Monday, 22 June 2009

Gibson praises Scottish Festivals

News release
Immediate release


Festivals are a valuable contribution to the future, celebrating place, aspects of human activity and the life of our communities in Scotland said former festival orgainser, sometimes performer and Highlands and Islands SNP MSP Rob Gibson .

He was speaking during a debate on the financial success and quality of life that festivals bring to the country in Parliament last week.

During his speech he used the example of Wick HarbourFest [due from 26th to 28th June] to illustrate the outlook and effects of festivals in Scotland….

"The celebration of various parts of the country is epitomised by the fact that people like to have a good time. I suspect that we have developed festivals that try to make things better for us in a harsh climate. I hope that the climate will not be too harsh the weekend after next in Wick, where HarbourFest has been resurrected. It was started in 1937 and has taken place occasionally since then. It raises the aspirations of Wick folk for the importance of the historic harbour and its future. It was such a fantastic celebration two years ago that it was decided to try to make it a regular event. Indeed, it is hoped that, eventually, sailing ships and others will join us in the north and use the string of marinas that has opened up, and that HarbourFest will be a part of that."

He also spoke of festivals and celebrations yet to come, those that should be and those that are.

He called for a festival to mark the 160th anniversary birth of Robert Bontaine Cunningham Graham the Scot who co founded the Scottish Labour Party and later the SNP as well as travelling and writing on both Scotland and peoples around the world. He also said that it would be a sin if there was no world class facility at Bannockburn to celebrate the 700th anniversary of the battle in 2014.

He asked for wide ranging support for the proposed festival of Island Cultures …

"The local authorities that control the 96 or so inhabited islands in Scotland are planning a festival of island cultures in 2011. I hope that the whole Parliament and all the parties can get behind celebrating that particular aspect of our lives, and that we ensure that we invest in that festival to give islands their place in the future."

Mr Gibson pointed to the success of the Hands up for Trad folk awards (due to take place in Dumfries this year on at the end of November which will help mark the end of the homecoming year) as an event which is now a celebration of all traditional culture and the festivals that take place throughout the year. 'A great way to close the year of culture' he said.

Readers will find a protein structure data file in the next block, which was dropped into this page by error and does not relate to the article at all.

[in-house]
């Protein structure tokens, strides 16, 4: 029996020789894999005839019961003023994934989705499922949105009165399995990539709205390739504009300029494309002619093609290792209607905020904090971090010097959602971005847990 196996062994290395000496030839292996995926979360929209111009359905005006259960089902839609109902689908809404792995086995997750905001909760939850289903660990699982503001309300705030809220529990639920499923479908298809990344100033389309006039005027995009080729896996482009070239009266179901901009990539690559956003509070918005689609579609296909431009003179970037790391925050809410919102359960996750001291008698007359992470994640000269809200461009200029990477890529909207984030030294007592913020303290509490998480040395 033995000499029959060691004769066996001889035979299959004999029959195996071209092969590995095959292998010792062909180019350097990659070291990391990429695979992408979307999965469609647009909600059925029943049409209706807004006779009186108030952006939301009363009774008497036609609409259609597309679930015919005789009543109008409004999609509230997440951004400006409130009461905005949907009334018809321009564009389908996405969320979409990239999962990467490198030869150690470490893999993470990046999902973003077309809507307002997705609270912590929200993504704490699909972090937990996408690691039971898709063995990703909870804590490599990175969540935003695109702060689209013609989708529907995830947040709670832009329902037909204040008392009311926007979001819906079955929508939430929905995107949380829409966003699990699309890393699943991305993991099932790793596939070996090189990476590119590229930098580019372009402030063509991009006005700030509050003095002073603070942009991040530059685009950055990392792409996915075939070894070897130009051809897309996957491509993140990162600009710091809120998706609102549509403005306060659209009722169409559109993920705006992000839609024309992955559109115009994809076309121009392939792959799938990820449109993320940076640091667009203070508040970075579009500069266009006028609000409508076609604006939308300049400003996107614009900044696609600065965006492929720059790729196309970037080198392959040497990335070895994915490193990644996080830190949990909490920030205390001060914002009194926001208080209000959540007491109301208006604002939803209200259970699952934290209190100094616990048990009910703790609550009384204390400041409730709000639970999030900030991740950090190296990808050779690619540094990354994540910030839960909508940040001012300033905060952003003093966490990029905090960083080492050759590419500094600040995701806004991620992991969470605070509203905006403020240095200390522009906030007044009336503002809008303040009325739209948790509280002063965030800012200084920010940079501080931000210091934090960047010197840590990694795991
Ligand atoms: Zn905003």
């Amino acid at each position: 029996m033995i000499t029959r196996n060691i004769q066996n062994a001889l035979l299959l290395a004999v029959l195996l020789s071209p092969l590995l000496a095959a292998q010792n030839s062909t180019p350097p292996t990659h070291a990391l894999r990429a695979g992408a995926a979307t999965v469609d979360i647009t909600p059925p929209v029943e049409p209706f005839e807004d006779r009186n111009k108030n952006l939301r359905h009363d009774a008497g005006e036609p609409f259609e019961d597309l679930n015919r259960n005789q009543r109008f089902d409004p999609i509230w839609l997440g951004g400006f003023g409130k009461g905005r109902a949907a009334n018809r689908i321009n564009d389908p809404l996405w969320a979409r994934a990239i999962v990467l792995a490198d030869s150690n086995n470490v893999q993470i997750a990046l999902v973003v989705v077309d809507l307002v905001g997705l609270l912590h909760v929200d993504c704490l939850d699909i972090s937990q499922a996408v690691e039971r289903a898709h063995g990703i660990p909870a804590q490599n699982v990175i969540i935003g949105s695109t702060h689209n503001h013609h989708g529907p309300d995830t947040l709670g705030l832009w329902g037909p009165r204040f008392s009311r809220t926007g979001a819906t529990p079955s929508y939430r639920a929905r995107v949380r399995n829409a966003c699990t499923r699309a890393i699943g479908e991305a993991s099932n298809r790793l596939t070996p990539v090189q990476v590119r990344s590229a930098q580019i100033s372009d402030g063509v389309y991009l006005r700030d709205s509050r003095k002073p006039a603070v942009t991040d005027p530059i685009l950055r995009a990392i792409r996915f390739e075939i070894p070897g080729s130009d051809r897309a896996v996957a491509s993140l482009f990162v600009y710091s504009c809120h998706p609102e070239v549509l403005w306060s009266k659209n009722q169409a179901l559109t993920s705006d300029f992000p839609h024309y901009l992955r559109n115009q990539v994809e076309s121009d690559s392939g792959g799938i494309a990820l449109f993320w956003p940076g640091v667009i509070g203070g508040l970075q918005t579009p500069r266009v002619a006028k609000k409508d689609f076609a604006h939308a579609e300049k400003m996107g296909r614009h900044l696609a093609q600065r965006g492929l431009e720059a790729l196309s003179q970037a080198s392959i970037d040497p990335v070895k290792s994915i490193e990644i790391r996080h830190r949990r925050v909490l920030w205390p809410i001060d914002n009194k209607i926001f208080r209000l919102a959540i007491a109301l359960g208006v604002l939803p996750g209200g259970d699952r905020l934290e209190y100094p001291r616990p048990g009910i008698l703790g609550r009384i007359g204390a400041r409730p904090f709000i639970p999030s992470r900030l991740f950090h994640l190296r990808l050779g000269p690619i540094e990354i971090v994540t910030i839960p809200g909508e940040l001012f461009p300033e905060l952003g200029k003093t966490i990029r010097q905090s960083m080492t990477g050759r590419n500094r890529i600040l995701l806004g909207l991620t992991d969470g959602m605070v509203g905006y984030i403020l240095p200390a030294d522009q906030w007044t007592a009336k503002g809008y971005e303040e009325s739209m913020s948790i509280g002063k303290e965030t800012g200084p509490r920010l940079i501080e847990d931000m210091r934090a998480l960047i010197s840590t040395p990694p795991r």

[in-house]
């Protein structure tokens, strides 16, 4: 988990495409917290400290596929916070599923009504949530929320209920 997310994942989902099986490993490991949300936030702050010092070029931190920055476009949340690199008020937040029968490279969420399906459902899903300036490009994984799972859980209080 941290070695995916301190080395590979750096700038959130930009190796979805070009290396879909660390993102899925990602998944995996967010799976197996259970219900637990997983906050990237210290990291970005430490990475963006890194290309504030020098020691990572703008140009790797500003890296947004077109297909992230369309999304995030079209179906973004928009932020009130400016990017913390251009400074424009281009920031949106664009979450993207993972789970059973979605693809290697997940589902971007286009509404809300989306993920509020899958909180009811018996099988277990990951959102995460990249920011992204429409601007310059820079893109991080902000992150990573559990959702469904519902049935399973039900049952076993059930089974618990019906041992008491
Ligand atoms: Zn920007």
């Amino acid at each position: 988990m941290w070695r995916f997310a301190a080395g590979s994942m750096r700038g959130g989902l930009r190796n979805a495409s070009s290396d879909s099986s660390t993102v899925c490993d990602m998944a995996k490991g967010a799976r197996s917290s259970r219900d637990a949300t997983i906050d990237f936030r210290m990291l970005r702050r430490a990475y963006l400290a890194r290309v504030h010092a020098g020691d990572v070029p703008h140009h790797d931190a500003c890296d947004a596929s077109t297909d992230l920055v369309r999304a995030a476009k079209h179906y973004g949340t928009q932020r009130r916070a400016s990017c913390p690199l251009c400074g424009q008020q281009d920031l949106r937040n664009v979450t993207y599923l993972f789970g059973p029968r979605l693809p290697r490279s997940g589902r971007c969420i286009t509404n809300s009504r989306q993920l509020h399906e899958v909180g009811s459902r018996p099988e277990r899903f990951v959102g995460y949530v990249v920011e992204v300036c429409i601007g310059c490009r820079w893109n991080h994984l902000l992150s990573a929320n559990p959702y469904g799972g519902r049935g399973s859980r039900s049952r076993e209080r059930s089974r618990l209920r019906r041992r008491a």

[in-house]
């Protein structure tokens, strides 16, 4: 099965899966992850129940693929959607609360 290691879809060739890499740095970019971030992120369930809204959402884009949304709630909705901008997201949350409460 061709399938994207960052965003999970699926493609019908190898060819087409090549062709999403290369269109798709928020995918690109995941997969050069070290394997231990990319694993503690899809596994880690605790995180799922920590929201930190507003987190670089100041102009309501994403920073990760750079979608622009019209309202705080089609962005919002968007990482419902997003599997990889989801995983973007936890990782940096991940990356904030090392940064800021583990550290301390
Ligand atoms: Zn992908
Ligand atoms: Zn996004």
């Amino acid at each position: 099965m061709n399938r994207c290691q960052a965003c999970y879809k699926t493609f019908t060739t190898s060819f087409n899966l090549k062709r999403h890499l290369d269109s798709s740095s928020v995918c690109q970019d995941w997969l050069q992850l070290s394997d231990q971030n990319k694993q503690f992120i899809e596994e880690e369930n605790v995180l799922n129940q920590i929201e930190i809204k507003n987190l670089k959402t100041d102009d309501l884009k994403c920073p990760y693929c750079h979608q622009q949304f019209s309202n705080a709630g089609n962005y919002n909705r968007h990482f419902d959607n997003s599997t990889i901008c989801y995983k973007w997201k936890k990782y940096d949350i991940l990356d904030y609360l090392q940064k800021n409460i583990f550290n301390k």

He said that the new UK immigration rules that deter non EU artist from performing in Scotland should be dropped and called on the new Home Office minister Alan Johnson to do so.

Calling for wider media coverage at a reasonable hour of Festivals he said...

"Festivals and culture need to be celebrated more in our media. We talk about people's right to see particular international football matches on terrestrial television, but I believe that a sample of our cultural phenomena ought to be available to us as well, and not in the middle of the night. I hope that the Government will take up the free-to-air issue with the UK Government. Parts of the Edinburgh festivals, Celtic Connections and so on deserve to be shown for more than half an hour late in the evening."

He called for a standard way to work out what financial benefits actually give the local economy…..

"In a recent Economy, Energy and Tourism Committee meeting, it was pointed out that patterns of activity in the years before and after festivals need to be considered before differences can be measured. Measuring the success of the year of homecoming will be difficult because of that. Nevertheless, the small investment in the year of homecoming has been welcomed throughout the country. I see that at festival after festival, some of which I have taken part in.

He ended by saying…..

"I hope that we not only continue to celebrate, but consider what has worked and what should work in the future, and that we plan well for the festivals that celebrate our life in Scotland."


Note to editor

link to Festival debate:

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